Tribute To Miles with Marcus Miller, Herbie Hancock, Wayne Shorter & Sean Jones – Vitoria Gasteiz, Spain July 16 2011

This never seen before full performance was one of nine concerts on an exclusive European tour. This tour was one of the highlights of my career. It was the 20th anniversary of the death of Miles Davis and a promoter suggested to Marcus Miller that he do a tribute. Marcus, Herbie Hancock and Wayne Shorter reviewed YouTube videos of various drummers for this particular tour. I was very surprised they chose me out of a number of drummers. This shows that you are always auditioning for the unknown in a posted online video so whatever it is better be good. When the band first got together for rehearsals in Los Angeles in June of 2011, we spent the first day talking about Miles. We didn’t play. All the things I read about Miles were reaffirmed along with added details.
(2011-07-20 16-01-31)EASTMAN KODAK COMPANY KODAK PlayTouch Video Camera Zi10 (3072x1728)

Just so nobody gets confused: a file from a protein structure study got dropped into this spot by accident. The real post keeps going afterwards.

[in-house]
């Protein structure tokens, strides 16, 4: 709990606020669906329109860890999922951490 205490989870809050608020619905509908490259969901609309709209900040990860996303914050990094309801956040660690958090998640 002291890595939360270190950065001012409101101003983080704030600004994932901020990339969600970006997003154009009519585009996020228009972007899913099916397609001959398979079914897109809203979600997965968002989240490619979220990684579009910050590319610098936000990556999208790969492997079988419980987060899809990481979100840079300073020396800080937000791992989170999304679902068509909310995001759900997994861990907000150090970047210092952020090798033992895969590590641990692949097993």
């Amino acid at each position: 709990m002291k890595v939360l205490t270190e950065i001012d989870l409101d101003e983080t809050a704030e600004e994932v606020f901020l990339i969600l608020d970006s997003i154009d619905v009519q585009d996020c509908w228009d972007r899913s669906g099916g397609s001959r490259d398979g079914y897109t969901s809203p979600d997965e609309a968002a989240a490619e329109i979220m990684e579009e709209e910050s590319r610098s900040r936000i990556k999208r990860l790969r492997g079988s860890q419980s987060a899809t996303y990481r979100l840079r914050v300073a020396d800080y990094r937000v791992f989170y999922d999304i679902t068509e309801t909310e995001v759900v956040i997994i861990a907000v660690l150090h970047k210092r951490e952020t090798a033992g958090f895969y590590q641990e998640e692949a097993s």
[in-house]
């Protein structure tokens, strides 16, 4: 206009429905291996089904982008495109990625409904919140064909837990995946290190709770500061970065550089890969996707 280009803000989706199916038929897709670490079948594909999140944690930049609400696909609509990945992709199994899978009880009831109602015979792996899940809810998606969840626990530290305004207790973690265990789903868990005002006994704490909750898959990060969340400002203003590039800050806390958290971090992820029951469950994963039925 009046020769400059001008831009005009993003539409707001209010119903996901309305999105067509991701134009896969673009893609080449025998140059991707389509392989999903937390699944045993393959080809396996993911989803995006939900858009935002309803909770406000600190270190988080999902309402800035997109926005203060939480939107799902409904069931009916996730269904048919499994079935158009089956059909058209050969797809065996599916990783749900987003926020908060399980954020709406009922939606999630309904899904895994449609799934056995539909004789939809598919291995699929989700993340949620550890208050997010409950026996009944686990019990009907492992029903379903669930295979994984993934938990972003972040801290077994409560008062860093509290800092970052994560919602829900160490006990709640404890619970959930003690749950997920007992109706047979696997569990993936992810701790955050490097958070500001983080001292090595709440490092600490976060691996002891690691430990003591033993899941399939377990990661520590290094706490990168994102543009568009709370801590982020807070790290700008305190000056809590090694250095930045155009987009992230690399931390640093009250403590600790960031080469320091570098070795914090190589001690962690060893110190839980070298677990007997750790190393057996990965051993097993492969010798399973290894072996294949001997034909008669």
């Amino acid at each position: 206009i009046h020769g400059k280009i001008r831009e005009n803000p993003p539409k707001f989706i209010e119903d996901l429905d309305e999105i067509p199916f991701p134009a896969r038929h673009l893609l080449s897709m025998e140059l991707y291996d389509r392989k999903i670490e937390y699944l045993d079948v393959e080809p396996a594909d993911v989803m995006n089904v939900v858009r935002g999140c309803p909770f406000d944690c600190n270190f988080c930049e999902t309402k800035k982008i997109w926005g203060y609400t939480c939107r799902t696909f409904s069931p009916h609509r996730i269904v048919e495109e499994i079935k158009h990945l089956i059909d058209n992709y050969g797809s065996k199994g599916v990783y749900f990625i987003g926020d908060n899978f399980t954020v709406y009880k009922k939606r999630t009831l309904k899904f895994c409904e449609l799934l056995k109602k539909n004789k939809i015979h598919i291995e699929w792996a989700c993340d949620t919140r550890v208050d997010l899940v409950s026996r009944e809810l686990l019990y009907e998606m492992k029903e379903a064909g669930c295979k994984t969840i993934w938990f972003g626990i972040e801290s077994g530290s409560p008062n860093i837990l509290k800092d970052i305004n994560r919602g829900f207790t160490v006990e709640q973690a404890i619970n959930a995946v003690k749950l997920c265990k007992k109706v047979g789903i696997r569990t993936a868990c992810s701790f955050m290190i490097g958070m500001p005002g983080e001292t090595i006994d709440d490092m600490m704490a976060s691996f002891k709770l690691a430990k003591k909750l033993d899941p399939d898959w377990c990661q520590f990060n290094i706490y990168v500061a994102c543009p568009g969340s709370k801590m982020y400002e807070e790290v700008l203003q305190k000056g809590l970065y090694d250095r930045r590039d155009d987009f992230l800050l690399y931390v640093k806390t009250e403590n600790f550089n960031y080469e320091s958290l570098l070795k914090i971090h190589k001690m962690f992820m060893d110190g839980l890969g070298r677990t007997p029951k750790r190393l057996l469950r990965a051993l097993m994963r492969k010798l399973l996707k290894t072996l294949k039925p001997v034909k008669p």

Wayne talked about when Miles sued the NYPD and bought his house on the upper West Side. Wayne spoke sporadically in a picturesque language that you had to experience for yourself. He talked about music the same as describing super heroes. He spoke in a movie-like way. Herbie was very laid back, yet industriously into his technology and toys. He just got a Korg Kronos synthesizer and he was like a kid at the toy store. It was wild watching this man, a Legend of the synthesizer, excite himself over the instrument that he helped pioneer over the last 50 years! It was inspiring to see him interact with Wayne as they had a bond that was obvious as schoolyard chums. Many times after rehearsals ended, Herbie and Wayne would stay behind playing around with the new synth and doing whatever else. I remember Herbie excitedly saying, “Wayne check this out!” And Wayne walked over to the keyboards enjoying the excitement. Man, that was cool to witness. Cats that age, Herbie 71 and Wayne 77 at the time, were still psyched about gear. They were super nerds like myself. It never ends. Herbie drove a smart car with Wayne in the passenger seat to rehearsal every day. They were on the 405 Freeway in that little thing! This was far out for me. Marcus was the Musical Director for the tour. After the first day of stories exchanged between Marcus, Wayne and Herbie as trumpeter Sean Jones and I sat, listened and laughed, Marcus thought we should play music spanning every decade of Miles’ career. He came up with the idea of making the set list a literal soundtrack to Miles Davis’ life. That was the perfect idea thus the set list for the entire tour became final. Sean Jones was new to me. He’s a professor of music with two tenures, a big band, a list of credits and a great musician to boot. Being a great musician comes from having a dynamic personality. In some cases, this is not always a positive, however in Sean’s case, he performs much like his demeanor. Sean and I shared dressing rooms and we had some great hangs. One of the highlights of the tour was a jam session Sean and I played at our hotel in Marseille, France after our last performance on the last night. Sean also gave me some insight that contributed to my confidence as a sideman and musician when performing alongside legends such as Hancock, Shorter and Miller.